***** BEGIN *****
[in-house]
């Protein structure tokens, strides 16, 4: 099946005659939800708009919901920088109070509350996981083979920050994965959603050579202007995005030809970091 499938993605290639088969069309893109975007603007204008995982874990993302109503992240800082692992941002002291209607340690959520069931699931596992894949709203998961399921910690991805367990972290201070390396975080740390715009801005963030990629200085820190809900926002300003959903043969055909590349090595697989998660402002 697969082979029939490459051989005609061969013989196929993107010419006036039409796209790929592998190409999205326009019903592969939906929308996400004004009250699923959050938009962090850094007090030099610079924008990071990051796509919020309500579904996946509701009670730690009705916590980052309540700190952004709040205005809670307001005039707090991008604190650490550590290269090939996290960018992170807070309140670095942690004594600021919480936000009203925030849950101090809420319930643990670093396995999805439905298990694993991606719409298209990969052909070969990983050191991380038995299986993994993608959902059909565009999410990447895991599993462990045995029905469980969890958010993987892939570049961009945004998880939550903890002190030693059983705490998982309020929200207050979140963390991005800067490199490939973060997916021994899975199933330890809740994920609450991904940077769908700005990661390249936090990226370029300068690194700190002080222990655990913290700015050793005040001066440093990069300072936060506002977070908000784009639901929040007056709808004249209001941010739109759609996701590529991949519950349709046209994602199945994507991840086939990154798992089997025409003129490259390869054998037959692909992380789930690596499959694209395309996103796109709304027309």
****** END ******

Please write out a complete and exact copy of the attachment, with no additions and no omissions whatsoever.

[in-house]
């Protein structure tokens, strides 16, 4: 099946005659939800708009919901920088109070509350996981083979920050994965959603050579202007995005030809970091 499938993605290639088969069309893109975007603007204008995982874990993302109503992240800082692992941002002291209607340690959520069931699931596992894949709203998961399921910690991805367990972290201070390396975080740390715009801005963030990629200085820190809900926002300003959903043969055909590349090595697989998660402002 697969082979029939490459051989005609061969013989196929993107010419006036039409796209790929592998190409999205326009019903592969939906929308996400004004009250699923959050938009962090850094007090030099610079924008990071990051796509919020309500579904996946509701009670730690009705916590980052309540700190952004709040205005809670307001005039707090991008604190650490550590290269090939996290960018992170807070309140670095942690004594600021919480936000009203925030849950101090809420319930643990670093396995999805439905298990694993991606719409298209990969052909070969990983050191991380038995299986993994993608959902059909565009999410990447895991599993462990045995029905469980969890958010993987892939570049961009945004998880939550903890002190030693059983705490998982309020929200207050979140963390991005800067490199490939973060997916021994899975199933330890809740994920609450991904940077769908700005990661390249936090990226370029300068690194700190002080222990655990913290700015050793005040001066440093990069300072936060506002977070908000784009639901929040007056709808004249209001941010739109759609996701590529991949519950349709046209994602199945994507991840086939990154798992089997025409003129490259390869054998037959692909992380789930690596499959694209395309996103796109709304027309």